Drax in talks with UK government after pausing BECCS investment

Article by Amanda Jasi

At its North Yorkshire site, Drax has tested multiple carbon capture technologies to use alongside bioenergy

DRAX has paused its £2bn (US$2.48bn) investment programme in bioenergy with carbon capture and storage (BECCS) while it awaits clarity on the UK’s commitment to the technology.

It has entered formal discussion with the UK government on the future of Drax’s BECCS investment programme and warned that the project is essential for the UK to achieve its goal of capturing 5m t/y of CO2 using engineered greenhouse gas removals technology (GGRs).

In mid-March, the UK government announced its spring budget, which included up to £20bn to support carbon capture use and storage (CCUS) across the nation. Though Drax welcomed this support, it said that because its BECCS project failed to gain Track 1 status, it may become unviable and unable to contribute secure power “at a time of such critical need”. It announced it has paused its investment programme in BECCS at Drax power station, following which the UK government invited the company to enter formal bilateral discussions.

Drax claims that BECCS is the only technology that can produce reliable renewable power, provide system support services, and permanently remove CO2 at scale. Drax has tested multiple carbon capture technologies at its power station, including technology based on metal organic framework sorbents through a partnership with the UK’s University of Nottingham and Promethean Particles.

Will Gardner, CEO of Drax, says: “Delivery of BECCS at Drax power station will help the UK achieve its net zero targets, create thousands of jobs across the north, and help ensure the UK’s long-term energy security […] With the right engagement from government and swift decision making, Drax stands ready to progress our £2bn investment programme and deliver this critical project for the UK by 2030.”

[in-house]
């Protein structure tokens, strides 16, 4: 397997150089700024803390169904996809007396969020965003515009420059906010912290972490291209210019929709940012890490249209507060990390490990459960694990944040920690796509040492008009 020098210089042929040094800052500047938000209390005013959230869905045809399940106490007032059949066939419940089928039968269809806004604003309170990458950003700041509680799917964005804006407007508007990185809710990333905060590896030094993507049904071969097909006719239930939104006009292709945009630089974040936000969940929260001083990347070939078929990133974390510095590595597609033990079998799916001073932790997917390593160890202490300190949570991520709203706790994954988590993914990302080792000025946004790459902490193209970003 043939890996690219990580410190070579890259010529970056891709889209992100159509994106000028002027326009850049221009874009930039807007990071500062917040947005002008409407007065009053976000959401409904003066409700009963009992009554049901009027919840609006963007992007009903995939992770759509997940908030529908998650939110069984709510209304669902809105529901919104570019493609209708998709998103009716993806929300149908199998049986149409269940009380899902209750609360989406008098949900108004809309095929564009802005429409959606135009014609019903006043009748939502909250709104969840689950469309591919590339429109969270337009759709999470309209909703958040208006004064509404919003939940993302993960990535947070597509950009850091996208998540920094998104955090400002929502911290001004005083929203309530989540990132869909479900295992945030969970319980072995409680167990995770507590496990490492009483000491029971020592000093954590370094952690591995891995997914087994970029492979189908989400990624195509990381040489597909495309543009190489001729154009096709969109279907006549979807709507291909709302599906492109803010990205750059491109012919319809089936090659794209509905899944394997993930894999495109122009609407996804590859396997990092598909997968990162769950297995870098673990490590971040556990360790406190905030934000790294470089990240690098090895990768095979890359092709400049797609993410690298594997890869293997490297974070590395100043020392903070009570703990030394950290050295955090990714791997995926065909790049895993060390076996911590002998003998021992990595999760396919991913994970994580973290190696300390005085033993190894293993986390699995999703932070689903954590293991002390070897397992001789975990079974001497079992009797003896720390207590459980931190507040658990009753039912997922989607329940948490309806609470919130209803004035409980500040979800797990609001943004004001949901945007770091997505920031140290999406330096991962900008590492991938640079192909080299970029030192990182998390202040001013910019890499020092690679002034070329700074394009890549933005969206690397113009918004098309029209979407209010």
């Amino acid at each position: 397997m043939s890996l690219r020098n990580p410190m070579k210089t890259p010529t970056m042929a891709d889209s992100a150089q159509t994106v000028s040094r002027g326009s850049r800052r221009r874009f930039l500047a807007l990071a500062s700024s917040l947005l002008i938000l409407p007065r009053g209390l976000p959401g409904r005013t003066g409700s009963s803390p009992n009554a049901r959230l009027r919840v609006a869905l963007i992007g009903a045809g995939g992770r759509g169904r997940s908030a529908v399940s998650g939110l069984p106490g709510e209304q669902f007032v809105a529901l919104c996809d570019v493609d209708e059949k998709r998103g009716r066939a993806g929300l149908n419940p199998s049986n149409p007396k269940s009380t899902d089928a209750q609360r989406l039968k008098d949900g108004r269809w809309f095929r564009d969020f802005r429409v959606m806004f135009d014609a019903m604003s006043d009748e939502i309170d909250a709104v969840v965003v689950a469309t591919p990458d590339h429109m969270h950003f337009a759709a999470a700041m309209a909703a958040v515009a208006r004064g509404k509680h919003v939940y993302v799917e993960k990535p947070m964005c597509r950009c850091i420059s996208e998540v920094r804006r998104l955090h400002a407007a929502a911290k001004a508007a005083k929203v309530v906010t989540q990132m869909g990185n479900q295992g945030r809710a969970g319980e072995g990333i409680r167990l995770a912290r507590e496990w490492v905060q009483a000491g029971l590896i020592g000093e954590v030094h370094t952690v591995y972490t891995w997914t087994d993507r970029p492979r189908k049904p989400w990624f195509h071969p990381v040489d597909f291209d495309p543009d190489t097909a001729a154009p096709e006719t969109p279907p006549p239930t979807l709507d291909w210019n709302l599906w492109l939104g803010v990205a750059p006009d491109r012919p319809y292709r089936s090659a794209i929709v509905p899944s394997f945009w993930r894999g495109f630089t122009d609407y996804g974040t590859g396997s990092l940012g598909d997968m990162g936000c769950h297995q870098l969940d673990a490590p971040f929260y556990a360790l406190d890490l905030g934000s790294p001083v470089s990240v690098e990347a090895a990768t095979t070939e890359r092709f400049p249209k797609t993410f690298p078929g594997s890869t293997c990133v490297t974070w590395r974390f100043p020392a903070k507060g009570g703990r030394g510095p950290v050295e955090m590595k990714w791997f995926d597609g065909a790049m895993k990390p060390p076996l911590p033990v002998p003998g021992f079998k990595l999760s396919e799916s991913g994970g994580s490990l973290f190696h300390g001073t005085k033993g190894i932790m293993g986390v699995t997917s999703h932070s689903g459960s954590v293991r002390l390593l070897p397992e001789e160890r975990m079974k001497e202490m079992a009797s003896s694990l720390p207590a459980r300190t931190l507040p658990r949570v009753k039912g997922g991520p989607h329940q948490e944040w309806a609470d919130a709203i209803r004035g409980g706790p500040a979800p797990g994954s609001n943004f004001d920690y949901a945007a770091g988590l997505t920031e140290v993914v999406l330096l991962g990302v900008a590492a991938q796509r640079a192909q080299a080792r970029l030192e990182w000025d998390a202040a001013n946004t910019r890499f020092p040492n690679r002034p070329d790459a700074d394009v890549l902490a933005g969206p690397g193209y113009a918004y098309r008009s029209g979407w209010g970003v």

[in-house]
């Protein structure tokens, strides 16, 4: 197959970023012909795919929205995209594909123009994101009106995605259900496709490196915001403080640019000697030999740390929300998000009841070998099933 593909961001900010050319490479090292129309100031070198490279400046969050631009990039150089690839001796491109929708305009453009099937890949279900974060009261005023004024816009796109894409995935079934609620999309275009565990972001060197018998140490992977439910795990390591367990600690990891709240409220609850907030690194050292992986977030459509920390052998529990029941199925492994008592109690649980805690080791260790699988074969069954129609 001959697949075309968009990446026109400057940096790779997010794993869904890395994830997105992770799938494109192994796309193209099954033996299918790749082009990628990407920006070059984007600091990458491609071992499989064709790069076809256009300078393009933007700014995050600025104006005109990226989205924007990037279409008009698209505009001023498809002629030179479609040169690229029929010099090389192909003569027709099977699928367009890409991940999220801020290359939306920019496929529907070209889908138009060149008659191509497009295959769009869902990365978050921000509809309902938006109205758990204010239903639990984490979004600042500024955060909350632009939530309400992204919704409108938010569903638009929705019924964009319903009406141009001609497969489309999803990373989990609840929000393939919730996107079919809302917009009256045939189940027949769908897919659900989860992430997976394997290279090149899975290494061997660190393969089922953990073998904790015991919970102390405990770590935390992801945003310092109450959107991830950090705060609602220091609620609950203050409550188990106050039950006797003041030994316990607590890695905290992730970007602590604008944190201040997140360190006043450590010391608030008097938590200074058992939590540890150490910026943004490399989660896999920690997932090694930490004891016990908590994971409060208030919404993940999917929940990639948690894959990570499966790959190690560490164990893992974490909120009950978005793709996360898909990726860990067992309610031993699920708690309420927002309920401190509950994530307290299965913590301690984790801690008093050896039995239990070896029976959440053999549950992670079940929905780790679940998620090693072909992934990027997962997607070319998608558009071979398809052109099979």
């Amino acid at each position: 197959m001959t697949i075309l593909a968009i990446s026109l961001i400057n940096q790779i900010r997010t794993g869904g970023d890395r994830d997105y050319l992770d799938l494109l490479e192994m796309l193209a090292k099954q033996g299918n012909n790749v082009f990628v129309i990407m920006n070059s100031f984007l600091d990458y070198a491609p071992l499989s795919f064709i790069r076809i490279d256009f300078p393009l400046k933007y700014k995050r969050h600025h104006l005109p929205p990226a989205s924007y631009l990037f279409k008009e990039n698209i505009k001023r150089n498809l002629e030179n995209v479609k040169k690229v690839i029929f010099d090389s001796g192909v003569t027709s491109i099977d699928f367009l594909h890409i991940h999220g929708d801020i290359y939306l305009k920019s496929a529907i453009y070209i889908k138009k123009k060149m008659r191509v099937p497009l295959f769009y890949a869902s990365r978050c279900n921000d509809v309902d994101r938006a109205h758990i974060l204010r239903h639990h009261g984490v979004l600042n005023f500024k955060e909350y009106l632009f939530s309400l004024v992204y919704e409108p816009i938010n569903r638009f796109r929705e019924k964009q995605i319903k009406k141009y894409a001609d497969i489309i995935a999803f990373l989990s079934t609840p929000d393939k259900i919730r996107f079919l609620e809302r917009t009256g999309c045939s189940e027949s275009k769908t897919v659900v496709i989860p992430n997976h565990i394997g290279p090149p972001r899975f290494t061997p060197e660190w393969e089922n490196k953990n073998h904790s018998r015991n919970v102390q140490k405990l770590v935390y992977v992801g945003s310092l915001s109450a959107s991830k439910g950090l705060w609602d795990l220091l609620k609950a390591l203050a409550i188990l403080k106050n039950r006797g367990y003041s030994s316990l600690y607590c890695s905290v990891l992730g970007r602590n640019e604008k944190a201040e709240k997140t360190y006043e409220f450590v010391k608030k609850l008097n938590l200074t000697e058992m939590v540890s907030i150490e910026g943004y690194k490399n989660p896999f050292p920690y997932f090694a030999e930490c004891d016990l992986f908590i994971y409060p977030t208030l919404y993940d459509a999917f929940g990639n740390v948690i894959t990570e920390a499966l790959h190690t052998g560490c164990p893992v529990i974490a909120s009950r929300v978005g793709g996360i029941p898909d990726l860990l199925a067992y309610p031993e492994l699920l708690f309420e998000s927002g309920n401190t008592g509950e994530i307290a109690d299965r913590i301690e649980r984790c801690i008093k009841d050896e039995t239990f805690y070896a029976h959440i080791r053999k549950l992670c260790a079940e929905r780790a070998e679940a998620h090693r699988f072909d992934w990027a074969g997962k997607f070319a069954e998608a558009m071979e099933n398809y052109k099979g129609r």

Drax’s power station project has already passed the government’s deliverability assessment for the power with BECCS submission process, the outcome of which was announced on the same day as the release of its Powering Up Britain strategy. It was chosen alongside a project by Lynemouth Power. While the projects have not been selected for Track 1, the UK’s Department of Energy Security and Net Zero is engaging further with both projects.

Tracks to development

In its recently unveiled Powering Up Britain strategy, the UK government announced the eight projects that would progress under its two Track 1 CCUS clusters, which it has scheduled for deployment in the mid-2020s. These will be joined by two more clusters by 2030 as the government seeks to achieve its goal of capturing 20–30m t/y CO2.

During 2022, the UK government progressed carbon removal projects including power with BECCS in parallel with the Track 1 process. However, power with BECCS and other shortlisted projects are not in the immediate Track 1 process.

The UK government plans to bring further projects into Track 1 by 2030, and it has launched the Track 2 cluster process with BECCS eligible for both.

A role for BECCS

The UK government says it is committed to further developing industrial carbon capture, waste, CCUS-enabled hydrogen, power with CCUS, and engineered GGRs. This includes working closely with electricity generators currently using biomass to help them make use of CCS. 

Additionally, the government will publish its biomass strategy this year, which will outline the role that BECCS can play in reducing carbon emissions across the economy and set out how the technology could be deployed. This year, the government will also publish its responses to consultations on GGR and BECCS.

In June 2022, the government published its consultation of engineered GGR business models that could support technologies such as direct air capture with carbon storage (DACCS), seawater CO2 removal, and certain BECCS applications. Publication of the power with BECCS consultation and submission process followed in August 2022.

There are concerns about the sustainability of the BECCS process and supply chain. Almuth Ernsting, co-director from Biofuelwatch, has criticised Drax’s operation, warning it will “burn vast quantities of wood from clear-cut, carbon-rich, and biodiverse forests”. She added that “a stable climate needs more, not less, thriving forest ecosystems”.

The UK’s Environmental Audit Committee has also raised concerns about the sustainability of importing biomass feedstock for Drax’s BECCS facility and noted that a full life cycle analysis has not been calculated.

Article by Amanda Jasi

Staff reporter, The Chemical Engineer

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